Columbia in Richland County, South Carolina — The American South (South Atlantic)
Maxcy Gregg Park
This city park, established in 1911, was named for Confederate General Maxcy Gregg (1814-1862). It was one of several parks in Columbia proposed by landscape architect Harlan P. Kelsey of Boston, whose 1905 plan was commissioned by the Civic Improvement League. The park, donated to the city by George R. Rembert (1875-1913), was the central portion of a tract originally bounded by Bull, Wheat, and Greene Streets and the Southern Railway.
The park was later divided by Pickens Street in the late 1930s and by the extension of Blossom Street in 1939. The Woman's Club of Columbia (1941), across Blossom Street, was built in what was then still part of the park. The Memorial Youth Center, dedicated in 1948, was demolished in 1987. A swimming pool and bathhouse were dedicated in 1949. Recent additions include the Capital Senior Center (1995) and Richard and Annette Bloch Cancer Survivors Garden (2003).
Erected 2012 by The Maxcy Gregg Park Centennial Committee and the City of Columbia. (Marker Number 40-174.)
Location. Touch for map. Marker is in this post office area: Columbia SC 29201, United States of America.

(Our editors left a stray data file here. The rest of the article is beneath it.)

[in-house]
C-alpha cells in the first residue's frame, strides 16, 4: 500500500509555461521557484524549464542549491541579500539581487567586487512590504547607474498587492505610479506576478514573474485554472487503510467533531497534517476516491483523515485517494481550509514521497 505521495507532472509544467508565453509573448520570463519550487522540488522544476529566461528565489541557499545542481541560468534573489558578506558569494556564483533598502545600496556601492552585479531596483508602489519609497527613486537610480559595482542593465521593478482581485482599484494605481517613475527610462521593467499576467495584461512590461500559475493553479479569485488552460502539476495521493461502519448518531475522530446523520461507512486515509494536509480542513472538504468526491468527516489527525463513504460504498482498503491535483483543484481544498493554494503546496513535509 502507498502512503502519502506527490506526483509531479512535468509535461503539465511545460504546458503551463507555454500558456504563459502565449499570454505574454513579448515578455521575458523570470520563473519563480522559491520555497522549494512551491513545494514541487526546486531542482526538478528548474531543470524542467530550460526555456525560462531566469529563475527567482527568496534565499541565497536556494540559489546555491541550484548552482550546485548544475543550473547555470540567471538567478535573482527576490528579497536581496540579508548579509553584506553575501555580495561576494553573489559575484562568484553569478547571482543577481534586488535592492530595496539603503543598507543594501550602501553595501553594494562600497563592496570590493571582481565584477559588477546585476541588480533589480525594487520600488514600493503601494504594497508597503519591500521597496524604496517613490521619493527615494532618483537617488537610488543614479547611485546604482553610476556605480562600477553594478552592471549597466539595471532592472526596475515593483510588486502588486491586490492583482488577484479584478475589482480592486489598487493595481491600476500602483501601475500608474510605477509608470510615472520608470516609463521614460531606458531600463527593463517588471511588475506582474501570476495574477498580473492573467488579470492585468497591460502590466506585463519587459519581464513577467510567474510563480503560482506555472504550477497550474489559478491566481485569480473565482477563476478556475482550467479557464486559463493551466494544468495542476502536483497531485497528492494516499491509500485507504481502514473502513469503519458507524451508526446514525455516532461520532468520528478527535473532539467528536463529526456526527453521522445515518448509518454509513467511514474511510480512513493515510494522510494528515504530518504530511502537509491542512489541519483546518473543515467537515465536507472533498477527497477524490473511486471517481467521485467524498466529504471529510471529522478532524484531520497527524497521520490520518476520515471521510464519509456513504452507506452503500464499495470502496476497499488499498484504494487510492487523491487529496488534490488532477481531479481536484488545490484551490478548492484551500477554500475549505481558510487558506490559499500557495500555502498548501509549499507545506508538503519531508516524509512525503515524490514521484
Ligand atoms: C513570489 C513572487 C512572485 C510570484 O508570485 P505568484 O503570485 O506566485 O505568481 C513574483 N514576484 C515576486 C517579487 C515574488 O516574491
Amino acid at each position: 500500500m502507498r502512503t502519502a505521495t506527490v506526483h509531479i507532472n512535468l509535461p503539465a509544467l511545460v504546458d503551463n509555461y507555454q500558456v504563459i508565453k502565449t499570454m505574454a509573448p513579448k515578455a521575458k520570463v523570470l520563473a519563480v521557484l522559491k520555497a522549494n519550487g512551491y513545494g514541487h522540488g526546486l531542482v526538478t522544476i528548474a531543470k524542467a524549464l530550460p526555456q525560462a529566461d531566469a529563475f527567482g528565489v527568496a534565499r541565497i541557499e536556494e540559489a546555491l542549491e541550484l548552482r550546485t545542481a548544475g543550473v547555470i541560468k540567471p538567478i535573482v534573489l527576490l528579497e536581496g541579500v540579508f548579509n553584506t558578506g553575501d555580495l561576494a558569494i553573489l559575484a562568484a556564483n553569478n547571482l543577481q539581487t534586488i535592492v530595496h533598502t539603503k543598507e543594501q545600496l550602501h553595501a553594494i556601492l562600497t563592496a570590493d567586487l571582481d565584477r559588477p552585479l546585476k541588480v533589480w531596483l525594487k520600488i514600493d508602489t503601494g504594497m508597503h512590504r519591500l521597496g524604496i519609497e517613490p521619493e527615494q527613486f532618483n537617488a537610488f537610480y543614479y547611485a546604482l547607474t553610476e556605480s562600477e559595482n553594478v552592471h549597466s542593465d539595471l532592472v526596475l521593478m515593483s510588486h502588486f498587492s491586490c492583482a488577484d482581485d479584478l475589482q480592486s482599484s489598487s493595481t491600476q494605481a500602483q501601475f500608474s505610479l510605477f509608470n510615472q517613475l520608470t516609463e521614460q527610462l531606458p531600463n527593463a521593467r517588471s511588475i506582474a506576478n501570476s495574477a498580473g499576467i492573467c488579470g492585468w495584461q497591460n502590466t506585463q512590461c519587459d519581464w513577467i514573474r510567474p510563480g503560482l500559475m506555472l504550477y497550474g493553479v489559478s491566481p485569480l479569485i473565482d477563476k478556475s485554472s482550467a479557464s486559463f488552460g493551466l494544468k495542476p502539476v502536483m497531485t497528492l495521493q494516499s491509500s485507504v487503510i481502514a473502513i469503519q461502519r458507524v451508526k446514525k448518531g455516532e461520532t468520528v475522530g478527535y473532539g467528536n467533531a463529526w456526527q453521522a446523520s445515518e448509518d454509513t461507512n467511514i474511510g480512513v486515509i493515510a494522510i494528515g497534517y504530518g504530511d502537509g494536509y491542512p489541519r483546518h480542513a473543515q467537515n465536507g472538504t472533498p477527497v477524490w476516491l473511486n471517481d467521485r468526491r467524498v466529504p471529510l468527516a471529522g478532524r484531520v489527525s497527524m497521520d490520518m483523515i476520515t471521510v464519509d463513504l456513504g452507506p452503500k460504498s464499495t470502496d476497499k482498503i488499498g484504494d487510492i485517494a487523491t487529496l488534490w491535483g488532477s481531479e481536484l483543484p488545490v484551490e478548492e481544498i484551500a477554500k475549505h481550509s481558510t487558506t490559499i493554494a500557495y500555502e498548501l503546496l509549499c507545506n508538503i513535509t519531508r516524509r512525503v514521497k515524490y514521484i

Other nearby markers. At least 8 other markers are within walking distance of this marker. The Statue of Liberty Division (within shouting distance of this marker); Memorial Youth Center (within shouting distance of this marker); The Boys of Richland County (approx. 0.2 miles away); A.S. Salley House (approx. ¼ mile away); Mexican Border and World War Memorial (approx. 0.3 miles away); Remembering Dr. King (approx. 0.3 miles away); Cain- Matthews- Tompkins House (approx. 0.3 miles away); Gibbes Green (approx. 0.3 miles away). Touch for a list and map of all markers in Columbia.
Categories. • Charity & Public Work • War, US Civil •
Credits. This page was last revised on June 16, 2016. This page originally submitted on April 29, 2012, by Anna Inbody of Columbia, South Carolina. This page has been viewed 1,306 times since then and 57 times this year. Photos: 1, 2, 3, 4, 5, 6, 7, 8, 9, 10, 11, 12, 13. submitted on April 29, 2012, by Anna Inbody of Columbia, South Carolina. • Craig Swain was the editor who published this page.